There was a nice thread about a complex project that one of the engineer types started. The thread went on for a while, with little appreciative comments, little acknowledging from the other engineers, so the guy who started the thread started to get publicly frustrated. I mean, such a uber-cool project hack is brought here to the unwashed, and nobody says anything? It might not even have been the presentation. Who knows, but after that thread went sour I've noticed the guy was no longer making very serious contribution to the forum, instead, he became more cynical, abrasive, etc. He's gone now, unfortunately. My point? It might not even have been that he's "such a scientist," but just one of those unexplained things in life. Nice project, interesting, an engineering tour de force, and still, no commoner or engineer cheers the guy on. Maybe he perceived the thread as a failure, and doesn't know how to deal with failure. Anyone who's done real science knows how to deal with failure, because lots of ideas in research fail, before one finds the winners.

    Finally, it's my opinion that it's not necessarily the hard scientist that's having a hard time in this forum, but the guy who doesn't know how to deal with other human beings. I've met many world known researchers in my life that were at either end of the spectrum. Some were the reclusive socially unfit type, and others were the type with seemingly never-ending patience, kindness, and totally down to earth.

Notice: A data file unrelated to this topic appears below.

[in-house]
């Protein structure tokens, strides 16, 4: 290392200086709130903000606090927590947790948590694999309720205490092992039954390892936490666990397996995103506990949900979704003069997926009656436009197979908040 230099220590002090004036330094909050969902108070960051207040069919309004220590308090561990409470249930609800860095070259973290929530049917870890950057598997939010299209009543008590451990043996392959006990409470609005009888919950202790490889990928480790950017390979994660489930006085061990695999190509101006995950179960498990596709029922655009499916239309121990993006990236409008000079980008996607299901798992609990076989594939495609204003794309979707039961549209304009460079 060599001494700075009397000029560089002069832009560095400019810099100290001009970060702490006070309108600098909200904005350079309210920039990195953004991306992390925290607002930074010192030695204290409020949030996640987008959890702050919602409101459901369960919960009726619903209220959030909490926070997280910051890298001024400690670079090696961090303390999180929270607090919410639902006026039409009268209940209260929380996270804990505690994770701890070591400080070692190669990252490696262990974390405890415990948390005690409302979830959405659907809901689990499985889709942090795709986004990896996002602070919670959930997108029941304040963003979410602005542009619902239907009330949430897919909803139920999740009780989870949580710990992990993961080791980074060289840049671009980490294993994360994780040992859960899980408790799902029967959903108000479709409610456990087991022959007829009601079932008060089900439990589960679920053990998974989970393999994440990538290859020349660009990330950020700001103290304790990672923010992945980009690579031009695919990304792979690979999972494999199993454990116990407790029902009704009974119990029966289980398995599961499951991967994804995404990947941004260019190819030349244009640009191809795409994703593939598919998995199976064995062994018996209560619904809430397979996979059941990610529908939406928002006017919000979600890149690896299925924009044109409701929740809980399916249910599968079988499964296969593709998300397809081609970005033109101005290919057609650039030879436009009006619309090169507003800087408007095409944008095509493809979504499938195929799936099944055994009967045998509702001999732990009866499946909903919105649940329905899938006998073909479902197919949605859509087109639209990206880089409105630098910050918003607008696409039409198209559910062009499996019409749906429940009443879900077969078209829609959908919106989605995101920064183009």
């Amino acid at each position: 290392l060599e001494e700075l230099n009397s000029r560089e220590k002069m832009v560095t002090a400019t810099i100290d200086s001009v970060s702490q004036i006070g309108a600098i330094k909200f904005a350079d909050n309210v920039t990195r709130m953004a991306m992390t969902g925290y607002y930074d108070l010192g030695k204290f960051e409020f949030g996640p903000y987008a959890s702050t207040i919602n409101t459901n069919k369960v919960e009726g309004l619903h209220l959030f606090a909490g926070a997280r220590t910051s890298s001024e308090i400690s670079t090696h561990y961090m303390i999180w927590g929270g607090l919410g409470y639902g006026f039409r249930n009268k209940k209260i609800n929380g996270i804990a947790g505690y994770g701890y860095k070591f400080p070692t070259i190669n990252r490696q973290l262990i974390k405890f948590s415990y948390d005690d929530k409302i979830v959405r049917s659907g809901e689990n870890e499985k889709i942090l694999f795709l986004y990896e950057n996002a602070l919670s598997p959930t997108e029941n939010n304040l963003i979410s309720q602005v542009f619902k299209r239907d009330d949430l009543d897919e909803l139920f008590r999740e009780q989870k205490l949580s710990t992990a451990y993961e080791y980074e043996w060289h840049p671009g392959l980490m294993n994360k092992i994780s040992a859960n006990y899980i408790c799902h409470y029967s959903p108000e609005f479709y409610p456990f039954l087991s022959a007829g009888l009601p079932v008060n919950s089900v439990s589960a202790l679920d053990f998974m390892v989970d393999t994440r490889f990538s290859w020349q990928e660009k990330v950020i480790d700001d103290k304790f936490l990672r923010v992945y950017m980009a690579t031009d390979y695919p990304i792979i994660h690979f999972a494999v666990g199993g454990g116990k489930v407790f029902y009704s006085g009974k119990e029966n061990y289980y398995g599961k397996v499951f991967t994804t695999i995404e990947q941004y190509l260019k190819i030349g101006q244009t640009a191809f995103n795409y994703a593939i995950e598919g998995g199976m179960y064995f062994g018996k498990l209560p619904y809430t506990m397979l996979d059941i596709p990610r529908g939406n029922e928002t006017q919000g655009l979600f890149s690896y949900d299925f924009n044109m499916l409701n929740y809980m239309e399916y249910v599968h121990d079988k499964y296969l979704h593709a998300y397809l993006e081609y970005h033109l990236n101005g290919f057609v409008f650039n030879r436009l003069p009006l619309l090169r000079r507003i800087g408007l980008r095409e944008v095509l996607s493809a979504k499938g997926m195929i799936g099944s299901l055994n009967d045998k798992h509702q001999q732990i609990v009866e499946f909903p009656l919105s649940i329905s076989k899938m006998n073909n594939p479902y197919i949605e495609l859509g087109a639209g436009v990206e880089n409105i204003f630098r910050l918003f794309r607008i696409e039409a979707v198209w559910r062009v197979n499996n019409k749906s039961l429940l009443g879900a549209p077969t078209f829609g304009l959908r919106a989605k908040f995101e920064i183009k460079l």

permalink
    Posted 20th June 2010 at 09:06 PM by iko iko is offline
  8. Old Comment
    Pano's Avatar
    Many good points above. This is a great topic.

    I have a number of friends in show biz who teach communication workshops to bankers, lawyers, hospital and airport staff, etc. But not engineers, oddly enough. Someone must.

    It is going to hard to change the nature of the engineer beast. They just aren't born communicators. Not verbal communicators, anyway. A lot of show biz folks are like that too, so they communicate thru other means; dance, music, cinematography, etc. Actors are verbal - and a lot of fun to be around (usually). Maybe there is a non-verbal way for engineers? Pretty pictures?

    So what can we do about it here? Not workshops, surely. I do jump into slow threads to push things along. Sometimes that's all it takes. Many of us could do similar things to help threads along. We have to remember to do so, tho.

    Interesting subject.